Exercise of the Week: World's Greatest Stretch | STACK

Andy Haley
- Andy Haley is an Associate Content Director at STACK Media. A certified strength and conditioning specialist (CSCS), he received his bachelor’s degree in exercise science...

Exercise of the Week: World's Greatest Stretch

May 30, 2012


The STACK Exercise of the Week will help you improve your overall sports performance—including strength, speed, conditioning and flexibility. This week we highlight the World’s Greatest Stretch, an exercise that improves hip and upper-body mobility.

Who’s Doing It

  • Athletes’ Performance Combine Athletes
  • University of Georgia Softball

Muscular Benefits

  • Improves hip mobility and upper-body rotation
  • Lengthens and warms up muscles

Sports Performance Benefits

As its name suggests, this yoga-inspired movement is one of the best full-body stretches you can do. It opens up the hips, chest, back and shoulders so you'll have the mobility you need to comfortably get into your running stance or perform a skill without muscle tightness impeding your movement. It’s an ideal warm-up exercise, because it engages multiple muscle groups in a dynamic movement, similar to how your body is used in competition.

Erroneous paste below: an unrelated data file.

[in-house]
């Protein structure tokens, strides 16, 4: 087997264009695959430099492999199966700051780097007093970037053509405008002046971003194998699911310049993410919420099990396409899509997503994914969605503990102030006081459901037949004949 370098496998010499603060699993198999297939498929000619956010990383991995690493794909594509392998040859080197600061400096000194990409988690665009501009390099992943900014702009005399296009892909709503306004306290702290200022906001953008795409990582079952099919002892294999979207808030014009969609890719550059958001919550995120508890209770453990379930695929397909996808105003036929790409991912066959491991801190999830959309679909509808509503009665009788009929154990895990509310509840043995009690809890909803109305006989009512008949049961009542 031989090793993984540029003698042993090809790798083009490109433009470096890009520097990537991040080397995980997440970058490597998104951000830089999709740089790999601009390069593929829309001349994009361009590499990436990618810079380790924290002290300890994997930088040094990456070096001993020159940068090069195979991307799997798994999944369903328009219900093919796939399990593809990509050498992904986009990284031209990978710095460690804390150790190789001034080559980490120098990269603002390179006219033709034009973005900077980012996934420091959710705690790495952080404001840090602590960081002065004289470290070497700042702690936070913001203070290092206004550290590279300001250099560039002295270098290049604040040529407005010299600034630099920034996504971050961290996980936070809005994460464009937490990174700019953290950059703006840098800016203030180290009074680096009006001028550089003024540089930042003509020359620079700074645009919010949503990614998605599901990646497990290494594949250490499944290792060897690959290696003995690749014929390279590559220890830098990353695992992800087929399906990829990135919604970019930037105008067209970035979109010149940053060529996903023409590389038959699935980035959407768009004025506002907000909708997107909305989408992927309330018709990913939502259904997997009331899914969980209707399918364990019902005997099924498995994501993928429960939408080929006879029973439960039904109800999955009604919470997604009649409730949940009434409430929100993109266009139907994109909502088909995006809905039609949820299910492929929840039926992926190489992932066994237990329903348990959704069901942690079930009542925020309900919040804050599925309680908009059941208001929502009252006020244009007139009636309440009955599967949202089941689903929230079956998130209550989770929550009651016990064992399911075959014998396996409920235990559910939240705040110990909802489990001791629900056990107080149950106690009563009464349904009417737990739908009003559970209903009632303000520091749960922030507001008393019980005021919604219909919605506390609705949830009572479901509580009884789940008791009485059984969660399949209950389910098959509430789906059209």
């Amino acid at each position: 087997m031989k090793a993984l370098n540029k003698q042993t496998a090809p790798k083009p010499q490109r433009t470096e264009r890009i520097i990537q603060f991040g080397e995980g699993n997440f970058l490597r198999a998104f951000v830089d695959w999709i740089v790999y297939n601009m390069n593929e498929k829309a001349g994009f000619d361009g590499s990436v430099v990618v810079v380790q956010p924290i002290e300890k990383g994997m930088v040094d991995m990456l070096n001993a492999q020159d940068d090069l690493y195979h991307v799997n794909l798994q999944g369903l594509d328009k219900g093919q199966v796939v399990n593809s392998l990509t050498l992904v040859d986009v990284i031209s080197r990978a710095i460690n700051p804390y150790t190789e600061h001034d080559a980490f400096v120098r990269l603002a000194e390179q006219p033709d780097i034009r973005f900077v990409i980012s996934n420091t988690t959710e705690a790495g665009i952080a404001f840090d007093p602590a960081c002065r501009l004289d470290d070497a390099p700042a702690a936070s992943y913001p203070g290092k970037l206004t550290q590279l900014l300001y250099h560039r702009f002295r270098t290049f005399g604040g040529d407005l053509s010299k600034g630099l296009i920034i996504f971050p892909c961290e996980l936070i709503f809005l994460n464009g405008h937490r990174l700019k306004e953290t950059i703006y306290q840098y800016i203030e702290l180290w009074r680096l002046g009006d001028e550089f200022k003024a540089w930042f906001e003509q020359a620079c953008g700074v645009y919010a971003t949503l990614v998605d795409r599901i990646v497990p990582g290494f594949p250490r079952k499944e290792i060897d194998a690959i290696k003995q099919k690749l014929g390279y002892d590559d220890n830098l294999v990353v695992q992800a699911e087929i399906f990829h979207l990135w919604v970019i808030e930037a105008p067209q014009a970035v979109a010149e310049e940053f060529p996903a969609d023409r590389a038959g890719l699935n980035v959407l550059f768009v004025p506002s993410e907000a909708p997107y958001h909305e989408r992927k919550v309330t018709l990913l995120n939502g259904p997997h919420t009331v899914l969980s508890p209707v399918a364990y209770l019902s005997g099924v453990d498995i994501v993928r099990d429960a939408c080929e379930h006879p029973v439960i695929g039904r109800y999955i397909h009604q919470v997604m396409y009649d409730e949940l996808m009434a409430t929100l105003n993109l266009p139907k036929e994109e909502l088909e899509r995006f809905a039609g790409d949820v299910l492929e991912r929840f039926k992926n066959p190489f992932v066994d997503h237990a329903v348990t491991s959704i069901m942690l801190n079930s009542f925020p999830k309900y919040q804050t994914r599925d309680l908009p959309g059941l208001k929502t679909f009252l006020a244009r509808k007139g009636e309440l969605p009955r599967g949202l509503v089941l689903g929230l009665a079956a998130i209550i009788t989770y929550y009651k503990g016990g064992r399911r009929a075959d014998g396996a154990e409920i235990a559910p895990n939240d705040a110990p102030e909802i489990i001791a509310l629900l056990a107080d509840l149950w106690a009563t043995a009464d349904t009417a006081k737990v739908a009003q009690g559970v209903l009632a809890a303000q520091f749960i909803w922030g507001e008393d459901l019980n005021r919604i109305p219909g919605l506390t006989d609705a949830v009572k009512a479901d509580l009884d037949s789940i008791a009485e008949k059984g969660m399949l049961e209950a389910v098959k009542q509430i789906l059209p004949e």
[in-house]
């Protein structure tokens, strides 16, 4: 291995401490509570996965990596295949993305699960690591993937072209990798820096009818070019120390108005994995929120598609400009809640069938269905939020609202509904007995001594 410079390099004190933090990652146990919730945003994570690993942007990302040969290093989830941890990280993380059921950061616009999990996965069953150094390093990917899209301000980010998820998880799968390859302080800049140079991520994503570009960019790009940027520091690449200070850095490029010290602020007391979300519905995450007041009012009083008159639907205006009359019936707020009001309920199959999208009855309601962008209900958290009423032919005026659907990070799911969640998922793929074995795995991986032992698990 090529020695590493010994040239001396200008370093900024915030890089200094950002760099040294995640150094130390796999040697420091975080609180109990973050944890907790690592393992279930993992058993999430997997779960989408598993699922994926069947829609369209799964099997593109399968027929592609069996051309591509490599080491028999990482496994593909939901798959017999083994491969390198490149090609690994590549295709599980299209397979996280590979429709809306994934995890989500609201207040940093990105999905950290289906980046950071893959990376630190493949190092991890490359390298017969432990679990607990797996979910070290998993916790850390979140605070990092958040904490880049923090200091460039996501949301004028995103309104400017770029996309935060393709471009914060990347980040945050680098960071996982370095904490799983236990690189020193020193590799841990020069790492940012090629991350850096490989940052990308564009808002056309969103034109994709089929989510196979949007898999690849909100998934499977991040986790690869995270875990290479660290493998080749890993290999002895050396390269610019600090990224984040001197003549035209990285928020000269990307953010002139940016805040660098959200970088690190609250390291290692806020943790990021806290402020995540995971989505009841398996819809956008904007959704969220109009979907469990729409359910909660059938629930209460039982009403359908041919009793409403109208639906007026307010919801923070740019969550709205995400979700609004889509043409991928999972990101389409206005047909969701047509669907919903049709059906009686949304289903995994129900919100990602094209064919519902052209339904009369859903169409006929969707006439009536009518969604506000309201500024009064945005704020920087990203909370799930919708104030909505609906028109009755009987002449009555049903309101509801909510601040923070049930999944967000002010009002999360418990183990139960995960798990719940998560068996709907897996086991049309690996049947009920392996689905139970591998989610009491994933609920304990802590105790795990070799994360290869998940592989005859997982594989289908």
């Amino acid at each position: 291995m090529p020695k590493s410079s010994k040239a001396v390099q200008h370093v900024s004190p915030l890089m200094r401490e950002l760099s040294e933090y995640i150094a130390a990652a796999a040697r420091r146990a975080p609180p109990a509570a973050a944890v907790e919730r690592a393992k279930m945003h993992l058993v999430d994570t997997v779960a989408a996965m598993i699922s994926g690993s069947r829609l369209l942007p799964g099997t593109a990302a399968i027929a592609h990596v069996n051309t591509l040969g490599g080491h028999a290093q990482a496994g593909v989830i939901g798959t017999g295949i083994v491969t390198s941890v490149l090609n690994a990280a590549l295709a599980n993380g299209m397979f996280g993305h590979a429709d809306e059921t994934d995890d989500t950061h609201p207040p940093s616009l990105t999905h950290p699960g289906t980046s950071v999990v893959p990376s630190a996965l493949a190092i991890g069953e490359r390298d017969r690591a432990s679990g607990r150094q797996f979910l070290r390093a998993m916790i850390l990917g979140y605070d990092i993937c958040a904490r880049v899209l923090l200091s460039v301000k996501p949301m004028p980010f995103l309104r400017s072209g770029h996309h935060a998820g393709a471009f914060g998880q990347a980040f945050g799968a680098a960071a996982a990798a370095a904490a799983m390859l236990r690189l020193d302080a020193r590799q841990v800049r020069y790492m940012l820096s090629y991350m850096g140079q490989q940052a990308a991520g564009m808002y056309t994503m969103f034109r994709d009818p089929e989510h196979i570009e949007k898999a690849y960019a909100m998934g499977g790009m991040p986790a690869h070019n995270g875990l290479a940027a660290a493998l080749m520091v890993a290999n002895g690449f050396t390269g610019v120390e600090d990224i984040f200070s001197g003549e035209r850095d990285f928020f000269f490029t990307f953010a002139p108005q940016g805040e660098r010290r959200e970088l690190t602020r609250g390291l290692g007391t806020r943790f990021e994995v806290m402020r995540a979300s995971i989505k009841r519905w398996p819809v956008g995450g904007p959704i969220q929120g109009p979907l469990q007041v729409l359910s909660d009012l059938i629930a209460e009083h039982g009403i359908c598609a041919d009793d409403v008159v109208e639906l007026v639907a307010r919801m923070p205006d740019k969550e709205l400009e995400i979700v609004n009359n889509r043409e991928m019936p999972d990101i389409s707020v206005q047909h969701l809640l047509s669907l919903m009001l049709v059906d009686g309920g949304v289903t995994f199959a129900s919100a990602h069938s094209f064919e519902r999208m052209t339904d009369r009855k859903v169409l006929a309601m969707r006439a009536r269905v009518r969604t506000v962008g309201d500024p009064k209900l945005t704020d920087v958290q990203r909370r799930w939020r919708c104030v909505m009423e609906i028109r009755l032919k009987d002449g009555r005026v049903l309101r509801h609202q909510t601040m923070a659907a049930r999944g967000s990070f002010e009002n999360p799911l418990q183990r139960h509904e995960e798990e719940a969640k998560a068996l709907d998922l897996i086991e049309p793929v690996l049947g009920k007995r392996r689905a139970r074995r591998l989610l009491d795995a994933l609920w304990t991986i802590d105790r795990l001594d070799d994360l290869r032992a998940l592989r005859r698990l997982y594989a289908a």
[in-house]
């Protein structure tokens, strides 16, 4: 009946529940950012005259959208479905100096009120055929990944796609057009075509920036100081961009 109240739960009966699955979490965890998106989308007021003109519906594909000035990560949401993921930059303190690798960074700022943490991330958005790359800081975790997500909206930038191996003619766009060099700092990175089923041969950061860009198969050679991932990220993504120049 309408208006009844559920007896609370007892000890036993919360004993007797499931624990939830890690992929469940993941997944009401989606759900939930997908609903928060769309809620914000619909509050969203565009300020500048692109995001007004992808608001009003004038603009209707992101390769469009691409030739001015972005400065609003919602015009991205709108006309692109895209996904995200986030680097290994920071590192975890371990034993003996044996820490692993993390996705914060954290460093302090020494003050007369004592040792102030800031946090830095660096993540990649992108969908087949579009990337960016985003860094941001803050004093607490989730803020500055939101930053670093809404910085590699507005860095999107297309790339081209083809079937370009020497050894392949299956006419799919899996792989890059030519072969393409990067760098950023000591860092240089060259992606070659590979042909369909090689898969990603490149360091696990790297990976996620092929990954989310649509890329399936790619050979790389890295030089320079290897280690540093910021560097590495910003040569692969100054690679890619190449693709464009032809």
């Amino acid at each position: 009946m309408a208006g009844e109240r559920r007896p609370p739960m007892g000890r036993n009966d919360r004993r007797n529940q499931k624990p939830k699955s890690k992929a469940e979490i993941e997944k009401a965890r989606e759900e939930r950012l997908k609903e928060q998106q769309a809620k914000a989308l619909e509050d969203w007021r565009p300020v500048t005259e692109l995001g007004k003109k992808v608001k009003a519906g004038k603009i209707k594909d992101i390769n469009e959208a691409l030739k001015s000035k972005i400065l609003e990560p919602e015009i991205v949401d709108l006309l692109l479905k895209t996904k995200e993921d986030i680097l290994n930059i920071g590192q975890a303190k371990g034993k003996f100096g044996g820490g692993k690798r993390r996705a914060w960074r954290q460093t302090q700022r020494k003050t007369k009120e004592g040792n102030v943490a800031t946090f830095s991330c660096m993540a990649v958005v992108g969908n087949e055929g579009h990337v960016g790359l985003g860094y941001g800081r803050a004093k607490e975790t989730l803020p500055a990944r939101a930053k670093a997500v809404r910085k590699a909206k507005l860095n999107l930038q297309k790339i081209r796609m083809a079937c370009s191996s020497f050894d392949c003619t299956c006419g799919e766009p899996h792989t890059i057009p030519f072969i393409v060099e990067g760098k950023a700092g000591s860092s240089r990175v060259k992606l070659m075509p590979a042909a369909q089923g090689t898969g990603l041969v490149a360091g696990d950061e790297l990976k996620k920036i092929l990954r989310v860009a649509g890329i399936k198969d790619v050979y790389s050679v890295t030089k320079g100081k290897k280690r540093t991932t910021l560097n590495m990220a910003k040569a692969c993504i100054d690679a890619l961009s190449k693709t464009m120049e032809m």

World’s Greatest Stretch How-To

  • Assume exaggerated lunge position with right leg in front and left leg straight behind
  • Reach down and place left hand on ground at instep of right foot
  • Open up chest and reach right arm to sky; hold for one second
  • Rotate torso to start position and swing right arm across chest
  • Repeat stretch for specified reps; perform set in opposite direction

Sets/Reps: 1x3-6 each side

Coaching Points

  • Begin in 40-Yard Dash stance
  • Keep front hip, knee and ankle aligned
  • Focus on maintaining balance
  • Keep back leg as straight as possible by firing quad and glute

Do you have an exercise that you want to see featured as an Exercise of the Week? Tweet us at @STACKMedia to let us know.

Andy Haley
- Andy Haley is an Associate Content Director at STACK Media. A certified strength and conditioning specialist (CSCS), he received his bachelor’s degree in exercise science...